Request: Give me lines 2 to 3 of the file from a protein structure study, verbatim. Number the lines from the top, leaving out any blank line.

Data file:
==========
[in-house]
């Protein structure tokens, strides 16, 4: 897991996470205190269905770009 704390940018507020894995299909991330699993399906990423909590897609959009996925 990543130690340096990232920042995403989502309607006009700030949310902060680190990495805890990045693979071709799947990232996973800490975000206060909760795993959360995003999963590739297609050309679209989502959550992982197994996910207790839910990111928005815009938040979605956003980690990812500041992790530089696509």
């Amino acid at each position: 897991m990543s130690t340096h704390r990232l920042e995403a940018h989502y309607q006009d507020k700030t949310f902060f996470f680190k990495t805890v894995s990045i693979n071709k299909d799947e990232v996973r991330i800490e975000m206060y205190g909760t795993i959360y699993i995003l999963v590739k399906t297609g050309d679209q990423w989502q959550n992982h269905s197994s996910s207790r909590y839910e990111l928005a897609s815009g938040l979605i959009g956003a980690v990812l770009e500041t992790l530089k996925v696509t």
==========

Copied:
């Protein structure tokens, strides 16, 4: 897991996470205190269905770009 704390940018507020894995299909991330699993399906990423909590897609959009996925 990543130690340096990232920042995403989502309607006009700030949310902060680190990495805890990045693979071709799947990232996973800490975000206060909760795993959360995003999963590739297609050309679209989502959550992982197994996910207790839910990111928005815009938040979605956003980690990812500041992790530089696509």
């Amino acid at each position: 897991m990543s130690t340096h704390r990232l920042e995403a940018h989502y309607q006009d507020k700030t949310f902060f996470f680190k990495t805890v894995s990045i693979n071709k299909d799947e990232v996973r991330i800490e975000m206060y205190g909760t795993i959360y699993i995003l999963v590739k399906t297609g050309d679209q990423w989502q959550n992982h269905s197994s996910s207790r909590y839910e990111l928005a897609s815009g938040l979605i959009g956003a980690v990812l770009e500041t992790l530089k996925v696509t």